Pubdate: Fri, 03 May 2013
Source: Maine Sun Journal (ME)
Author: Scott Thistle


Scott Thistle, State Politics Editor Maine | Friday, May 3, 2013 at
5:00 pm AUGUSTA - Dozens testified Friday on a bill that would let
Maine voters decide whether to legalize marijuana for recreational

Those in favor of the change told the Legislature's Criminal Justice
and Public Safety Committee that prohibition doesn't work and the
country's 30-year war on drugs has been a failure.

"As a fiscal conservative, I'm very concerned about useless government
programs that create waste and waste taxpayer dollars and increase the
deficit," Ashley Ryan of Portland told the committee. Ryan is a
national committeewoman for the Maine Republican Party.

Ryan said federal government studies show 41 percent of Americans have
tried marijuana at least once and she noted that the past three U.S.
presidents have all admitted to at least trying marijuana. "Not only
is the war on drugs ineffective, it's destructive to society and it's
a costly burden."

But those against making recreational marijuana use legal said
expanding access to addictive drugs would cost the state more than the
tax revenue generated by the regulated sale of pot.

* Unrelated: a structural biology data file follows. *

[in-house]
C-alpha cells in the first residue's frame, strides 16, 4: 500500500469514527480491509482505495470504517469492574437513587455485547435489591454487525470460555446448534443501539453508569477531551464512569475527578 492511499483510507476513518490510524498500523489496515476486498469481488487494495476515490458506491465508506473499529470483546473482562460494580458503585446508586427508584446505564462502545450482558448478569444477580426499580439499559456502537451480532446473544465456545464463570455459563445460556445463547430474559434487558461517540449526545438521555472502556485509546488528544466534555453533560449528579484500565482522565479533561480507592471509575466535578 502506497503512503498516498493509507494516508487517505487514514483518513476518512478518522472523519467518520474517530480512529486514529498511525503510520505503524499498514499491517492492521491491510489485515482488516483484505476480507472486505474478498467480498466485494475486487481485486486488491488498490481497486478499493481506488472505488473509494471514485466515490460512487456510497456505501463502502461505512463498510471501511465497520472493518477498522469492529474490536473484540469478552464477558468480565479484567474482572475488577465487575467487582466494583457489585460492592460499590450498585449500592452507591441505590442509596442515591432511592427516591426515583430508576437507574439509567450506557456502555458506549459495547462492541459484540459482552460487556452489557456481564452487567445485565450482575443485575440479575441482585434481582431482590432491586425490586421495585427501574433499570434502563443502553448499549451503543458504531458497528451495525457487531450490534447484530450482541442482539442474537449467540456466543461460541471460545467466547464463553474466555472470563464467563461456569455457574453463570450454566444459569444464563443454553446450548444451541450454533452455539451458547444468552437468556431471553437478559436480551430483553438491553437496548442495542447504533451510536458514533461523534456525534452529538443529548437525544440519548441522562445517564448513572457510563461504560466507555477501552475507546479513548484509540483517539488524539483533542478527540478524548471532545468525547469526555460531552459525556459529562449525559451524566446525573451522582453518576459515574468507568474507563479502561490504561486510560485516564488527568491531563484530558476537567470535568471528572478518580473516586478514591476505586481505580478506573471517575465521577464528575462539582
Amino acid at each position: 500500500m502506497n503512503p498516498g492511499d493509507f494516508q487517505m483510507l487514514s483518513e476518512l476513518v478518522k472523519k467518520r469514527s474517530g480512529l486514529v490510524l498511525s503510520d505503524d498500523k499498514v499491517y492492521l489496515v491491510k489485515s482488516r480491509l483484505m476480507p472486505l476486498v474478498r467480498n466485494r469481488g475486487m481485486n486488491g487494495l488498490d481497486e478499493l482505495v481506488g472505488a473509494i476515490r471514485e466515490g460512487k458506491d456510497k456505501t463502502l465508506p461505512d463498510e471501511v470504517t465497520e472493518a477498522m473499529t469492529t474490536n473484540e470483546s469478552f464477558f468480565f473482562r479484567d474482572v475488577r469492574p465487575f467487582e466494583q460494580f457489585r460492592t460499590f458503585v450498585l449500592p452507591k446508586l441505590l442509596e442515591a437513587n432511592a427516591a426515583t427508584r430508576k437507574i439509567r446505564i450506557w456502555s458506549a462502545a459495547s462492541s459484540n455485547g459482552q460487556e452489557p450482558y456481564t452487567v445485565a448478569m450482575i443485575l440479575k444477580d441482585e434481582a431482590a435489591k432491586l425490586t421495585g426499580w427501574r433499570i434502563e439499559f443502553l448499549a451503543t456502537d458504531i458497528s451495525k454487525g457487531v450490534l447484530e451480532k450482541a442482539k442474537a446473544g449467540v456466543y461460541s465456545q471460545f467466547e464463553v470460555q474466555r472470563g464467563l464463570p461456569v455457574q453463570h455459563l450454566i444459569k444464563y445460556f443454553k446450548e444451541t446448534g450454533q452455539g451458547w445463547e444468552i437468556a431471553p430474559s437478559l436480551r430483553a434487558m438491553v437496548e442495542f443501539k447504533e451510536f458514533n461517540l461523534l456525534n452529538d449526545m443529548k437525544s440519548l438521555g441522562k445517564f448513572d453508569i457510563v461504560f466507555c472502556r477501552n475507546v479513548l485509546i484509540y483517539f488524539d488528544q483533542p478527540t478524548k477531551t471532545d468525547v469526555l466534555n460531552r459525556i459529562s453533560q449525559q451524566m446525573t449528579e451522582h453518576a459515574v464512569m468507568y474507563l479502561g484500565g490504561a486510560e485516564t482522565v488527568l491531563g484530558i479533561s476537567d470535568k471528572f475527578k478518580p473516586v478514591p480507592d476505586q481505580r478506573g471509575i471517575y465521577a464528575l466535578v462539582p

"Any plan that will create public safety and health care costs that
far outweigh any revenues generated and will diminish workforce
capacity is a not a smart plan for Maine," said Scott Gagnon, an
Auburn-based substance abuse counselor.

Gagnon said alcohol and tobacco abuse costs the country an estimated
$428 billion per year, but state and national taxes on those products
raise only $14.5 billion per year for the government.

Gagnon and other substance abuse counselors told the committee to
think long and hard about normalizing marijuana use. They also noted
that teen use of marijuana had increased substantially from 2009 to
2011 after Maine's legalization of medical marijuana.

Many said very potent marijuana is more readily available to teens,
and much of it is being diverted from the medical marijuana industry
in the state.

Gagnon also said it was unclear how safe or dangerous marijuana was
and whether its medical uses were as effective as claimed.

"I strongly believe that any plan that increases access to a harmful
and addictive illegal drug, jeopardizing health development of our
young people, is not a smart plan for Maine," he said.

The bill, LD 1229, sponsored by Rep. Diane Russell, D-Portland,
proposes to revamp Maine's marijuana laws, allowing people age 21 and
older to legally possess as much as 2 1/2 ounces at a time.

It also would establish an excise tax of $50 per ounce at the
wholesale level and a 5 percent tax for retail sales. Ten percent of
that revenue would be used to regulate sales, 10 percent would go for
addiction treatment, 5 percent would fund research on marijuana
through 2021 and the balance would go to the state's General Fund.

Russell said legislatures in Washington and Colorado refused to get
ahead of the issue and citizen initiatives legalizing recreational
marijuana use that passed in both states in 2012 left lawmakers
hurrying to craft workable laws.